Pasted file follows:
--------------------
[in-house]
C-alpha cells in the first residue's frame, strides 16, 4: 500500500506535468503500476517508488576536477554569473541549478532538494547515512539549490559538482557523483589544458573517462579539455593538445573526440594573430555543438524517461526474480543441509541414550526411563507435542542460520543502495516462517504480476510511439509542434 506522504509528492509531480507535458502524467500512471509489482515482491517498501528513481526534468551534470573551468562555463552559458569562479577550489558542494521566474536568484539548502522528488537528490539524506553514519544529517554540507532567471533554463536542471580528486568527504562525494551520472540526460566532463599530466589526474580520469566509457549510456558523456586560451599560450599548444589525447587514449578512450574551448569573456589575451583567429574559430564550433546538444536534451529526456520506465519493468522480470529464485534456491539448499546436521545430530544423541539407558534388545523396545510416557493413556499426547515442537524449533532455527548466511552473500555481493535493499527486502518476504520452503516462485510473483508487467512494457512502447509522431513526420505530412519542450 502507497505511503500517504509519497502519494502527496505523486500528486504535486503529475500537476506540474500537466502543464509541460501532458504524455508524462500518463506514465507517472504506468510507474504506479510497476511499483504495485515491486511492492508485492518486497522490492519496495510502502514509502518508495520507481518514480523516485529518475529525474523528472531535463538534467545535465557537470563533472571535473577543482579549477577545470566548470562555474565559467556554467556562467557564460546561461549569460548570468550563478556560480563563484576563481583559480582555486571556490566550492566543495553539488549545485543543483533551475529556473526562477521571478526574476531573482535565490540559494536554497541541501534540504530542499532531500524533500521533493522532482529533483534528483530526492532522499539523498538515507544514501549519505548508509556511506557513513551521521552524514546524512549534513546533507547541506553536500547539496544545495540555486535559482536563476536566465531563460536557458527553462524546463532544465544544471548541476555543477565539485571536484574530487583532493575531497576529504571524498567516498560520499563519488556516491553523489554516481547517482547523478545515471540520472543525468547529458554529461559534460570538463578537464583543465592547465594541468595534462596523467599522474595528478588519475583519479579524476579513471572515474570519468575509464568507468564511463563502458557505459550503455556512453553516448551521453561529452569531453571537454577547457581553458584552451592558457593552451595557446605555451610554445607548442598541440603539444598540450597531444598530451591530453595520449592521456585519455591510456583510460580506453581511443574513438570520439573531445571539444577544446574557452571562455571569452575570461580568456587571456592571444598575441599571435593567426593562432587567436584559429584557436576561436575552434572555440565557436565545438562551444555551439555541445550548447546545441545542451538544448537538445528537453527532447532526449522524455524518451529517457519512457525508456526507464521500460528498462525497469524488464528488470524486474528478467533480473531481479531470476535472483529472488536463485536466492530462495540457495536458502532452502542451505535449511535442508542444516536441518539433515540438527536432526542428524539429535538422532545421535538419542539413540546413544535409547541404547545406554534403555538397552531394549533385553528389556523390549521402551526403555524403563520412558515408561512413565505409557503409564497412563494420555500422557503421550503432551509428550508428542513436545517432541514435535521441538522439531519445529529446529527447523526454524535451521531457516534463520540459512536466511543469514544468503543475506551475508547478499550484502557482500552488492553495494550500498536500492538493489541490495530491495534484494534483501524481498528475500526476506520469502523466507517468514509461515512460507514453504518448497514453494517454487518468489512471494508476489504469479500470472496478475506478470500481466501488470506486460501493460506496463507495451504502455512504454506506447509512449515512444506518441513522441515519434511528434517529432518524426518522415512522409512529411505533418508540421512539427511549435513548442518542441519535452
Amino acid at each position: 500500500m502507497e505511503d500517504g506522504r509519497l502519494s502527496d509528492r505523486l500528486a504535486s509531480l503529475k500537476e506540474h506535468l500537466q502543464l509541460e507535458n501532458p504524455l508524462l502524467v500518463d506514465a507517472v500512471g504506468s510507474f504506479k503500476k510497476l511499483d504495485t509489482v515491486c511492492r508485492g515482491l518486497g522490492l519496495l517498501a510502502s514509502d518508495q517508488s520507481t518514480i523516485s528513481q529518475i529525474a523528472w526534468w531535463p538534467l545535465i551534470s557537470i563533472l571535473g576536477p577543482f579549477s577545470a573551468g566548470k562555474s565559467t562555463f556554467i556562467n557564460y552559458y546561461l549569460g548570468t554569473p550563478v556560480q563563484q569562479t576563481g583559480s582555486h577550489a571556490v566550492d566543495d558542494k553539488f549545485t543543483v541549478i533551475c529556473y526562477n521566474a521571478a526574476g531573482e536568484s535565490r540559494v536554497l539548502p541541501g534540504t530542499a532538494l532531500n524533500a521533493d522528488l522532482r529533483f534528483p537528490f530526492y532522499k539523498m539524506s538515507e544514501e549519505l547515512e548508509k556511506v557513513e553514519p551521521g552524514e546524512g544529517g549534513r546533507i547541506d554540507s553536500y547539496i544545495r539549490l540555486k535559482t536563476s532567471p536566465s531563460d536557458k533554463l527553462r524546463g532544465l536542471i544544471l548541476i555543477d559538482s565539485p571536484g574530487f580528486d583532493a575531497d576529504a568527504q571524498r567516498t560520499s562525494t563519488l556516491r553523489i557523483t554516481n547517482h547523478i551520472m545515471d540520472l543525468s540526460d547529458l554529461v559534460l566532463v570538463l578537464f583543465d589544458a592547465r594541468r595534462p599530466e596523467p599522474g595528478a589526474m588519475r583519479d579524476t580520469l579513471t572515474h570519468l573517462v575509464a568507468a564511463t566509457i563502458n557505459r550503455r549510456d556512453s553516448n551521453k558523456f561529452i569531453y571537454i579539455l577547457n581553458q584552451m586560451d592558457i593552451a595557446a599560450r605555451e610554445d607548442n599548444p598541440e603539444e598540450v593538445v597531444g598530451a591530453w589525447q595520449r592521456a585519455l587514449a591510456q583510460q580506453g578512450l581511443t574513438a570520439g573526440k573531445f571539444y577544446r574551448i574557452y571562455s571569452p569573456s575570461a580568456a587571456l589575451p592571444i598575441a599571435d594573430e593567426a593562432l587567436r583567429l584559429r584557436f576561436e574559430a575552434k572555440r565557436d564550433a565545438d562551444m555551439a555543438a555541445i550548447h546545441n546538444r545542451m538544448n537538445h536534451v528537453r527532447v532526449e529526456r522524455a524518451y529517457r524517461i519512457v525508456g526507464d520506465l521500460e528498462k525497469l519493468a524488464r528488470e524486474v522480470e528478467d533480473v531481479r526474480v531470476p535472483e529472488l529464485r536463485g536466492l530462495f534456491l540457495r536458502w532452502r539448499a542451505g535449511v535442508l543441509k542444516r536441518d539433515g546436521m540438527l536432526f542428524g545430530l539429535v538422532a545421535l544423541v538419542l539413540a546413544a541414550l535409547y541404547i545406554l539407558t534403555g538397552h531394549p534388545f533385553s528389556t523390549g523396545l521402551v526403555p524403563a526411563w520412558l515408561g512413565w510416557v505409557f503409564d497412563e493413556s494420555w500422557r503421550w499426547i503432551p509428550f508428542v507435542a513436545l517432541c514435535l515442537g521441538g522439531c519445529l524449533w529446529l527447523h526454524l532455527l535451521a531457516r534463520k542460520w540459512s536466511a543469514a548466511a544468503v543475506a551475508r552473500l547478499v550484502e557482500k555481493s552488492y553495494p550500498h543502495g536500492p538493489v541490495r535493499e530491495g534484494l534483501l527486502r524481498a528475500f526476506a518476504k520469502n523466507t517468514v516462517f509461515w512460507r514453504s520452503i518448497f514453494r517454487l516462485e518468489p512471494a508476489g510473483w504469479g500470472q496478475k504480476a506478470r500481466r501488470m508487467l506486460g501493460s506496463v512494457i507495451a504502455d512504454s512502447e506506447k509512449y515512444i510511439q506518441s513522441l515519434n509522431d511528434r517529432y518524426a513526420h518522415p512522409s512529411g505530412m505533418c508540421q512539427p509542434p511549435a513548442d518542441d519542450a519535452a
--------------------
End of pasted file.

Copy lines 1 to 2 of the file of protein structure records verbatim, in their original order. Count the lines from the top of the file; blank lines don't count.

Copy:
[in-house]
C-alpha cells in the first residue's frame, strides 16, 4: 500500500506535468503500476517508488576536477554569473541549478532538494547515512539549490559538482557523483589544458573517462579539455593538445573526440594573430555543438524517461526474480543441509541414550526411563507435542542460520543502495516462517504480476510511439509542434 506522504509528492509531480507535458502524467500512471509489482515482491517498501528513481526534468551534470573551468562555463552559458569562479577550489558542494521566474536568484539548502522528488537528490539524506553514519544529517554540507532567471533554463536542471580528486568527504562525494551520472540526460566532463599530466589526474580520469566509457549510456558523456586560451599560450599548444589525447587514449578512450574551448569573456589575451583567429574559430564550433546538444536534451529526456520506465519493468522480470529464485534456491539448499546436521545430530544423541539407558534388545523396545510416557493413556499426547515442537524449533532455527548466511552473500555481493535493499527486502518476504520452503516462485510473483508487467512494457512502447509522431513526420505530412519542450 502507497505511503500517504509519497502519494502527496505523486500528486504535486503529475500537476506540474500537466502543464509541460501532458504524455508524462500518463506514465507517472504506468510507474504506479510497476511499483504495485515491486511492492508485492518486497522490492519496495510502502514509502518508495520507481518514480523516485529518475529525474523528472531535463538534467545535465557537470563533472571535473577543482579549477577545470566548470562555474565559467556554467556562467557564460546561461549569460548570468550563478556560480563563484576563481583559480582555486571556490566550492566543495553539488549545485543543483533551475529556473526562477521571478526574476531573482535565490540559494536554497541541501534540504530542499532531500524533500521533493522532482529533483534528483530526492532522499539523498538515507544514501549519505548508509556511506557513513551521521552524514546524512549534513546533507547541506553536500547539496544545495540555486535559482536563476536566465531563460536557458527553462524546463532544465544544471548541476555543477565539485571536484574530487583532493575531497576529504571524498567516498560520499563519488556516491553523489554516481547517482547523478545515471540520472543525468547529458554529461559534460570538463578537464583543465592547465594541468595534462596523467599522474595528478588519475583519479579524476579513471572515474570519468575509464568507468564511463563502458557505459550503455556512453553516448551521453561529452569531453571537454577547457581553458584552451592558457593552451595557446605555451610554445607548442598541440603539444598540450597531444598530451591530453595520449592521456585519455591510456583510460580506453581511443574513438570520439573531445571539444577544446574557452571562455571569452575570461580568456587571456592571444598575441599571435593567426593562432587567436584559429584557436576561436575552434572555440565557436565545438562551444555551439555541445550548447546545441545542451538544448537538445528537453527532447532526449522524455524518451529517457519512457525508456526507464521500460528498462525497469524488464528488470524486474528478467533480473531481479531470476535472483529472488536463485536466492530462495540457495536458502532452502542451505535449511535442508542444516536441518539433515540438527536432526542428524539429535538422532545421535538419542539413540546413544535409547541404547545406554534403555538397552531394549533385553528389556523390549521402551526403555524403563520412558515408561512413565505409557503409564497412563494420555500422557503421550503432551509428550508428542513436545517432541514435535521441538522439531519445529529446529527447523526454524535451521531457516534463520540459512536466511543469514544468503543475506551475508547478499550484502557482500552488492553495494550500498536500492538493489541490495530491495534484494534483501524481498528475500526476506520469502523466507517468514509461515512460507514453504518448497514453494517454487518468489512471494508476489504469479500470472496478475506478470500481466501488470506486460501493460506496463507495451504502455512504454506506447509512449515512444506518441513522441515519434511528434517529432518524426518522415512522409512529411505533418508540421512539427511549435513548442518542441519535452